3) How prefrontal cortical circuits are modulated by the arousal systems, and how stress exposure or lead poisoning can cause prefrontal cortical dysfunction that mimics ADHD.
4) New data on how medications used to treat ADHD can strengthen prefrontal cortical regulation through catecholamine actions on prefrontal network connections.
Click here to register
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Friday, April 26, 2013

Free Webinar - How Senior Friendly is Your Website?

How Senior Friendly is Your Website?


Accessible Technology Coalition

Thursday, May 9, 2013

10:30 AM Pacific, 1:30 PM Eastern

The percentage of older people using the Internet continues to rise. As does the number of younger people who rely on the Internet for information and resources as they provide support to an older family member or friend.
Learn what it means to deliver web content and navigation choices that are specifically geared for older web visitors and their families and caregivers.
Speaker: Stephanie Dailey, Senior Public Affairs Specialist, Office of Communications, and Public Liaison, National Institute on Aging, developer of NIHSeniorHealth.gov

Click here to register

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Free Upcoming Webinars

Webinars available from the Accessible Technology Coalition

Accessible Technology Coalition

Upcoming Trainings:

Great YouTube Video Clips on AAC ( Augmentative and Alternative Communication)

When: Thursday, April 25th, 2013
Time: 10:00 AM Pacific, 1:00 PM Eastern
Description: There are hundreds of YouTube clips on using the iPad and other AAC devices. Here’s the very best clips that you can use in your work, or to inspire your own postings.

AAC Developing Participation: Part 1: Getting Started

When: Tuesday, April 30th, 2013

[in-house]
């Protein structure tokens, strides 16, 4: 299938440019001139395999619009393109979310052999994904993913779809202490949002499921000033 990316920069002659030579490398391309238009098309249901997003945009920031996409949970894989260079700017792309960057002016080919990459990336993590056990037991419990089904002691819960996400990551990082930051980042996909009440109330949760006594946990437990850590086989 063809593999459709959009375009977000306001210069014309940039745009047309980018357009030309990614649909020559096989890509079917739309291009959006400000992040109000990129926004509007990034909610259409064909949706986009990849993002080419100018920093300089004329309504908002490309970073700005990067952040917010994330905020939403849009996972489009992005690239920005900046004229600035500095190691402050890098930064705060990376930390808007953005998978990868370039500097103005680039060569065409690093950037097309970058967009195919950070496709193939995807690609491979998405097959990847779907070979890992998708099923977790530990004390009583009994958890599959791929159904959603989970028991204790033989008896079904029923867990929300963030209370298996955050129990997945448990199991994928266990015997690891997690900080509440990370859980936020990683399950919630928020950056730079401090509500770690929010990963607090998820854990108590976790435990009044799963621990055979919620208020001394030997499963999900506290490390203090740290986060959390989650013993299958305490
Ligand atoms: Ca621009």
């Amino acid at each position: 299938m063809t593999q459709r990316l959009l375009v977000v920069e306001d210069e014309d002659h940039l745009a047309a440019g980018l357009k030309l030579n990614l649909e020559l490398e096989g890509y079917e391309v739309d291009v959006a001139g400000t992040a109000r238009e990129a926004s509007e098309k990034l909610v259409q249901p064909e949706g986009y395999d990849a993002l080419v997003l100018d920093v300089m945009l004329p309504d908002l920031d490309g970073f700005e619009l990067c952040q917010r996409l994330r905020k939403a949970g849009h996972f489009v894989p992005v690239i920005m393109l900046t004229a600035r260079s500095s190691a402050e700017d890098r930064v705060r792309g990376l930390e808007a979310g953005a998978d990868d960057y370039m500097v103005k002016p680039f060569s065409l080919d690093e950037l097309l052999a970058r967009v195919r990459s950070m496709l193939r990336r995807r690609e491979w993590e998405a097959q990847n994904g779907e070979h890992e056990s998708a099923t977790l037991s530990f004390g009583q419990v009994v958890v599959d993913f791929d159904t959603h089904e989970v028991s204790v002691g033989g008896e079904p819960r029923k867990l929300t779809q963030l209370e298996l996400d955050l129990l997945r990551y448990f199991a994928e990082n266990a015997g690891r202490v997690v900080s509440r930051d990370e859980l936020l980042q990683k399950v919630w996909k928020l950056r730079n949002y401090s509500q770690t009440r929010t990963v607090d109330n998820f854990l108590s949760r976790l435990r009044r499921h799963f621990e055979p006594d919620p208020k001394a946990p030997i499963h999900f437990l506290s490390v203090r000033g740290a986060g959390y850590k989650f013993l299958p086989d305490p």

Time: 10 am Pacific, 1 pm Eastern
AbleNet University presents the first of a 5 part series on AAC.

Using Free Apps on the Computer & iPad for Celebrating/Sharing Student Writing

When: Thursday, April 25th, 2013
Time: 12 PM Pacific, 3 PM Eastern
AbleNet University presents Deanna Wagner, MS/CCC-SLP

One Lesson - All Learners, Differentiating with Technology

When: April 25th, 2013
Time: 1pm Pacific, 4 pm Eastern
Description: How can technology be used to meet the varying needs of all learners? As a preview of their Leveraging Technology to Differentiate Instruction: Creating Rich Curricula for ALL Students summer workshop, EdTechTeacher's Beth Holland and guest instructor, Tracy Sockalosky, will present example lessons that demonstrate how technology can be used to simultaneously remediate, differentiate, and enrich to meet students' learning needs.

Community College Accommodation and Technology Services

When: Tuesday, May 7, 2013
Time: 3:30 PM Pacific, 6:30 PM Eastern
Brought to you by the AT Network of California.

Accommodations for Executive Functioning

When: Tuesday, May 14, 2013
Time: 11am Pacific, 2pm Eastern
Description: AT can help with mental processes of managing time, making plans, multi-tasking, organizing, strategizing, and paying attention to and remembering details. Webinar from JAN.

Assistive Technology (AT) Latest and Greatest

When: Thursday, May 16, 2013
Time: 10:30 AM Pacific, 1:30 PM Eastern
Trends in Assistive Technology - The Latest from 2013 ATIA and CSUN Conference

Self-employment as an Individualized Process for Individuals with Disabilities

When: Tuesday, June 11, 2013
Time: 11 AM Pacific, 2 PM Eastern
JAN webinar on self-employment: "more than one way to the top of the mountain."

To learn more about ATC, please click on the above title.
To learn more about individual webinars, please click on their titles.
To access the CDR Library catalog, please click on this link.

Transportation Options and Accommodations for Individuals with Disabilities Webinar

Autism NOW Webinar: Transportation Options and Accommodations for Individuals with Disabilities

Transportation Options and Accommodations for Individuals with Disabilities

Time: Tuesday, April 30, 2013, from 2:00 to 3:30 PM EST
Speakers: Amy Goodman, Autism NOW, Krystian Boreyko, Easter Seals
Krystian Boreyko of Easter Seals Project ACTION joins Co-Director Amy Goodman for this webinar to discuss the various transportation options that are available to individuals with autism and other developmental disabilities! Presenters will discuss regulations that protect the rights of people with disabilities including the Americans with Disabilities Act and the Air Carrier Access Act; accommodations that are offered to individuals who use public transportation, aircrafts and other modes of transportation; issues regarding touch and personal space; the process of obtaining a driver’s license and more!
To learn more, please click on the above title.
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Thursday, April 25, 2013

Youth Leadership Forum Application Due May 9th!!!

Youth Leadership Forum application deadline is May 9th!

Applications for the 2013 Youth Leadership Forum (YLF) can be downloaded here